Tuesday, August 09, 2005

Fun with XSLT - no, really!

I've been having a lot of fun with XSLT recently.

I'm currently working on a customised course for a banking client. (No, not the French one). Over the last couple of years I have been gradually refining a course publishing framework that takes a MindMap and turns it into courseware. The framework works pretty well, but I still need to create lots of graphics.

Trouble is, I hate using drawing editors.

I'd much rather just describe the picture that I want in text and then have a piece of software draw the diagrams for me. Fortunately there are several Open Source tools that can help; one of my favorites is dot (part of the GraphViz package) . Dot reads a text file that describes a directed or undirected graph in the dot language and then lays out the graph for you. It can export a variaty of formats, inclding svg which is what my framework prefers.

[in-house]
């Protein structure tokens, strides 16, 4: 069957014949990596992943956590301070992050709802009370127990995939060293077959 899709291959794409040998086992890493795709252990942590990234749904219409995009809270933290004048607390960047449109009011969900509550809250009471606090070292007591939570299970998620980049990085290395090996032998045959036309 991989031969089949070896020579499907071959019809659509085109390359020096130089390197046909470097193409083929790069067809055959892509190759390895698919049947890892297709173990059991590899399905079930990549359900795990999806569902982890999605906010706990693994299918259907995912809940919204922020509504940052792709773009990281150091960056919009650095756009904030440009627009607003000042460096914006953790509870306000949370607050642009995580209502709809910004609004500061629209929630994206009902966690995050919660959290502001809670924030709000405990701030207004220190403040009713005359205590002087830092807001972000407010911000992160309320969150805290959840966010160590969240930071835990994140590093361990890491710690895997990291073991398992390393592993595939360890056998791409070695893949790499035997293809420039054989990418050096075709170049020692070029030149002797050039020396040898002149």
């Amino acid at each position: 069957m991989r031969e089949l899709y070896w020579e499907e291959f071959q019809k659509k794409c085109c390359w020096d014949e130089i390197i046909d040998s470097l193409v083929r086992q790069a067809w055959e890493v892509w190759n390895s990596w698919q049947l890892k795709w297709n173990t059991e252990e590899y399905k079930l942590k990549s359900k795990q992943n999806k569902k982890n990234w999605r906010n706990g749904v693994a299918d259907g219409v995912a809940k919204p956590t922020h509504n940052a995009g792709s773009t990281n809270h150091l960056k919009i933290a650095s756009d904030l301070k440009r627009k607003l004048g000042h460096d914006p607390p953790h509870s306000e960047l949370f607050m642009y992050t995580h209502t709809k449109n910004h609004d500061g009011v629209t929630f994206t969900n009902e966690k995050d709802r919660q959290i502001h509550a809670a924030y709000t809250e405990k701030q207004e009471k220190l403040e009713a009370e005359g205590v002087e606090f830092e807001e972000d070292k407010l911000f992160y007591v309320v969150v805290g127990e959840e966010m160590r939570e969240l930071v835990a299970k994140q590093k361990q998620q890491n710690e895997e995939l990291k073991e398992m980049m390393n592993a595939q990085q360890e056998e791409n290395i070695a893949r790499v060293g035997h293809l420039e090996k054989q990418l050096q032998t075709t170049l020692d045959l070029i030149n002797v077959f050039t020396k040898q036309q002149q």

The dot language is pretty intuitive, but it's a bit repetitive if you are creating lots of similar diagrams. Since I hate un-necessary repetition, I decided to create a little language for some of the most common diagrams that I needed.

Problem: how should I turn my little language into a dot file? Normally I would use a compiler compiler to do this - fun, but not quite trivial. A few days ago I stumbled on an article by Michael Kay which showed how to use regular expressions and the new unparsed-text capabilities of XSLT 2.0 to turn text files into XML. It's then very easy to get XSLT to generate a new text file in dot format.

Here's a short sample input file:

data xml "XML\ndocument"
text txt "Unparsed text\ndocument"
data out "XML, HTML or text\ndocument"
program xsl "XSL\nStylesheet"
process XSLT "XSLT 2.0\nProcessor"
input from xml to XSLT
unparsed from txt to XSLT
code from xsl to XSLT
output from XSLT to out
Here's the dot language file that's generated:

digraph process{
xml[label="XML\ndocument" shape=box]
txt[label="Unparsed text\ndocument" shape=box color=brown]
out[label="XML, HTML or text\ndocument" shape=box]
xsl[label="XSL\nStylesheet" shape=invhouse]
XSLT[label="{{XSLT|ANT task}|XSLT 2.0\nProcessor}" ]
xml -> XSLT
txt -> XSLT[color=brown]
xsl -> XSLT[color=gray]
XSLT -> out
{ rank=same; txt; xsl; }
{ rank=same; xml; out; XSLT; }
And here's the output as a jpeg image:

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